It didn’t take long for President Joe Biden to endanger Wyoming’s already fragile economy and exacerbate the state’s budget woes.
Within his first week as president, Biden shut down the Keystone Pipeline project and signed executive orders issuing a moratorium on new oil and gas leasing and permitting on federal lands for one year and a moratorium on new coal leasing and permitting on federal lands for three years.
Biden’s actions will cost energy-producing states like Wyoming revenue for education, infrastructure and healthcare resources in addition to killing good paying jobs.
Wyoming State Superintendent Jillian Balow says the ban will defund education in the state. Wyoming K-12 schools receive about $150 million a year in oil and gas federal mineral royalties.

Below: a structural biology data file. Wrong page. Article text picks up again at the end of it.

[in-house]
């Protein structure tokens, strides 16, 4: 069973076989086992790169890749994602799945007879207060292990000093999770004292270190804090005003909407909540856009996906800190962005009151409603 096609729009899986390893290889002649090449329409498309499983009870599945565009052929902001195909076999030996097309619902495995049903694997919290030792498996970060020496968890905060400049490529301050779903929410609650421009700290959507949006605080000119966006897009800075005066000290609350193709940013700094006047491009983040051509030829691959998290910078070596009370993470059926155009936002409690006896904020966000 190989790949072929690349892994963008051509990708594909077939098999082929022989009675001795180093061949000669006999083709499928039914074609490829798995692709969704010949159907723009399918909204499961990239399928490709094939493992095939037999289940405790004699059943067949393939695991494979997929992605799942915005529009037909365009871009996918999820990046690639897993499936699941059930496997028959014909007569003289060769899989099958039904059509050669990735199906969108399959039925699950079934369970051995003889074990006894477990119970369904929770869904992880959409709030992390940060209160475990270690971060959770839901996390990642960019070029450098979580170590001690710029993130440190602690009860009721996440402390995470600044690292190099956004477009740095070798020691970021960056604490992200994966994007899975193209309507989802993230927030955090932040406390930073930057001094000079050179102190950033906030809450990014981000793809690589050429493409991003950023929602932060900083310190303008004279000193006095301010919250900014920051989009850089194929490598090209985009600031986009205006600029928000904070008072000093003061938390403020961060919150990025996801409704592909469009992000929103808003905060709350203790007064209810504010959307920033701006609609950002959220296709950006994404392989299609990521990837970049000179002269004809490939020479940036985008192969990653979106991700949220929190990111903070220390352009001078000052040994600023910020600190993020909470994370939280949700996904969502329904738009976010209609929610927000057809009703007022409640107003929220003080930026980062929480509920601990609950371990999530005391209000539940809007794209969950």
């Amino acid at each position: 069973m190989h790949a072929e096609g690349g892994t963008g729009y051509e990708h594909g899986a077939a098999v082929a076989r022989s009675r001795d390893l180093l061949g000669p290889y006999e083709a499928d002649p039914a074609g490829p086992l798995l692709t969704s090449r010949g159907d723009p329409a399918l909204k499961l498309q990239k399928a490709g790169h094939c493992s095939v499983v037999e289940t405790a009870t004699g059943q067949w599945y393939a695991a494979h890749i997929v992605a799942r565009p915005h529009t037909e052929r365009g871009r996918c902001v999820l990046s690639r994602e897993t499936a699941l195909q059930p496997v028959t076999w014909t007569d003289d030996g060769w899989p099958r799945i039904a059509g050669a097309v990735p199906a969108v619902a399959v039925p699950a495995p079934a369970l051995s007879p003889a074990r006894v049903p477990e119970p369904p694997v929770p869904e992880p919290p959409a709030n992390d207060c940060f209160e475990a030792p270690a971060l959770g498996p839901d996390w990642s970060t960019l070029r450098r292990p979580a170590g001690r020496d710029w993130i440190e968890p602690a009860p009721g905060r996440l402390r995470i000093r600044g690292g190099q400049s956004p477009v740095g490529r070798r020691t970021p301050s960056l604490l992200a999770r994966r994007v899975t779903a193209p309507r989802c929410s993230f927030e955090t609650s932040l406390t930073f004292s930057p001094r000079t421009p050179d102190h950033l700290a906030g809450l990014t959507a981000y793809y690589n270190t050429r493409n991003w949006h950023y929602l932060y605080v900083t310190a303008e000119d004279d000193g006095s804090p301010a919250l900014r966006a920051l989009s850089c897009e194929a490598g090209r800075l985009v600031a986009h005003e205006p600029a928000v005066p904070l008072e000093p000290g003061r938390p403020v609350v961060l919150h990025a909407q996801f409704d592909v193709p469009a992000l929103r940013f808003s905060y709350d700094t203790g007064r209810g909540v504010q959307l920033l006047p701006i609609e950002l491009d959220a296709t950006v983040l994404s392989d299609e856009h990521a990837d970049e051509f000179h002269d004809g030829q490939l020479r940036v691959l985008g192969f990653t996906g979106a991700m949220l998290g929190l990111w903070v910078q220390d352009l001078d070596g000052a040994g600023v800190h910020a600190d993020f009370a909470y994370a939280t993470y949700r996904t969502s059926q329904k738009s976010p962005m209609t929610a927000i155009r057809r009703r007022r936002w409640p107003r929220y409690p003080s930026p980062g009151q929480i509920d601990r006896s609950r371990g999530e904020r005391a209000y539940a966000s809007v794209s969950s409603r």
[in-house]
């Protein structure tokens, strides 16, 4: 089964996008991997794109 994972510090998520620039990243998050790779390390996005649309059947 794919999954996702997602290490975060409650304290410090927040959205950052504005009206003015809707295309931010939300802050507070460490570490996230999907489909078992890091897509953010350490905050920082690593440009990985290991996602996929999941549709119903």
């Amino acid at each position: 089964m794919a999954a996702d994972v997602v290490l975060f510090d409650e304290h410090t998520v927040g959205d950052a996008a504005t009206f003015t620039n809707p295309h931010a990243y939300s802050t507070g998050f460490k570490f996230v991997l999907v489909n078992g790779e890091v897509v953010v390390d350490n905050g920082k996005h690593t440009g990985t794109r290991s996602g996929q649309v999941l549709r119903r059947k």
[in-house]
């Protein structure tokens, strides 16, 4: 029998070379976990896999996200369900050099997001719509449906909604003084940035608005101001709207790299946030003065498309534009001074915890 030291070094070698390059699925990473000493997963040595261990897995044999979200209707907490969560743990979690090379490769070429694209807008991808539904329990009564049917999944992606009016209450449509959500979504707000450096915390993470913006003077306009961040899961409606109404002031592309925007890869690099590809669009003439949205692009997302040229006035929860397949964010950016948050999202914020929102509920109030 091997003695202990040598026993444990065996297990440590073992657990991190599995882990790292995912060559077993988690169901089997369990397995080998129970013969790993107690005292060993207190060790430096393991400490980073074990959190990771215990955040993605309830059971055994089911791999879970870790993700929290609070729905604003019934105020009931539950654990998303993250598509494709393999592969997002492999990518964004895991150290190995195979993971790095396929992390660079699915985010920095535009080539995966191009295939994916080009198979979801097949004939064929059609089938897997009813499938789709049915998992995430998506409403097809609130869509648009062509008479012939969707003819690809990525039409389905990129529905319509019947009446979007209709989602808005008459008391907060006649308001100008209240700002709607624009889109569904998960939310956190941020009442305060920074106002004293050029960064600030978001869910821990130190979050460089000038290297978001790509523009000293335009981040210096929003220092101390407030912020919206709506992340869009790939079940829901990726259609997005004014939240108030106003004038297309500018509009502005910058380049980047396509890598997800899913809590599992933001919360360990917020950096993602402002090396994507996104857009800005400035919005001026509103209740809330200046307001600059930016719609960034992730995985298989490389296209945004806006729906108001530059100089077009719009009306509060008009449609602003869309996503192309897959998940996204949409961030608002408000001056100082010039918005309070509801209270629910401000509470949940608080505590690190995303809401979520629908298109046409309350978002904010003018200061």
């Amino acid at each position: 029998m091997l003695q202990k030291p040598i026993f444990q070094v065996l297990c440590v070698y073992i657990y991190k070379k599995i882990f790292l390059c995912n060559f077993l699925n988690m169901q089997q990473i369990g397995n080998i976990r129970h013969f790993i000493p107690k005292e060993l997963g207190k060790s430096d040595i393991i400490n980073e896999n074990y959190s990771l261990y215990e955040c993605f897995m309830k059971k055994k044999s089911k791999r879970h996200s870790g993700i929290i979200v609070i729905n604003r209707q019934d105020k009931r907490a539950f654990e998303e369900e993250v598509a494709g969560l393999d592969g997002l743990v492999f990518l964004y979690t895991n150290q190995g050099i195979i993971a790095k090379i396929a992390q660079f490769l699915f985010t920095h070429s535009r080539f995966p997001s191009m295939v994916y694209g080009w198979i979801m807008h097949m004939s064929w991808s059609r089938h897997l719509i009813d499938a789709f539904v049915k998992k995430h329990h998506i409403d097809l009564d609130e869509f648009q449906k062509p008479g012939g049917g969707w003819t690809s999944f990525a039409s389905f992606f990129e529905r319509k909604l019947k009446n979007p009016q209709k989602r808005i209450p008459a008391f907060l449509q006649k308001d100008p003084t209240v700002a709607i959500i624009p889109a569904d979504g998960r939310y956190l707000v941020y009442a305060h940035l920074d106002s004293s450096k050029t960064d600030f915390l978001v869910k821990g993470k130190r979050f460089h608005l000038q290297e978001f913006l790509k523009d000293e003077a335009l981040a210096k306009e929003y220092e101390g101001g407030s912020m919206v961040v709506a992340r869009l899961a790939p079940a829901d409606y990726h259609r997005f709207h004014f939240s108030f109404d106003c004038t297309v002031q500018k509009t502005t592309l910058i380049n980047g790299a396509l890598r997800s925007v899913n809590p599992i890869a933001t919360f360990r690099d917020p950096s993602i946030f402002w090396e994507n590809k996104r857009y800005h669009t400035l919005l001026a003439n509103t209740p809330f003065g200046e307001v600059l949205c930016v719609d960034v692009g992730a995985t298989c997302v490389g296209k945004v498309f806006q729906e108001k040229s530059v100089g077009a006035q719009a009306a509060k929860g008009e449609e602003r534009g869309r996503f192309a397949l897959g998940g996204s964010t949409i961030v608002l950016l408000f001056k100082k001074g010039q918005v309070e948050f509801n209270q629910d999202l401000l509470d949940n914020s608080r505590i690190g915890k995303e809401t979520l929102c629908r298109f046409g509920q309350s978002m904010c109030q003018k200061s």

In addition to the loss to education, a Dec. 14, 2020, study by Timothy Considine, Ph.D., Professor of Energy Economics at the University of Wyoming, predicts an oil and gas moratorium could cost up to $2 billion in tax revenue loss over four years in addition to costing the state 18,000 jobs and billions in wages.
And it isn’t just Wyoming and Montana that are going to suffer. The Permian Basin in New Mexico provides $1 billion a year to fund public education.
Offshore drilling in the Gulf of Mexico provides Louisiana millions upon millions of dollars for hurricane protection. Those are just a few of the states going to take a hit.
The downside: Energy costs will rise, good jobs will be lost and the U.S. will once again become dependent on foreign oil.
The upside: There is none, except for countries like Russia, Venezuela and Iran that will benefit.
As the Wyoming Legislature struggles to meet the demands of the state, including K-12 education, legislators unfortunately are going to have to find new sources of income.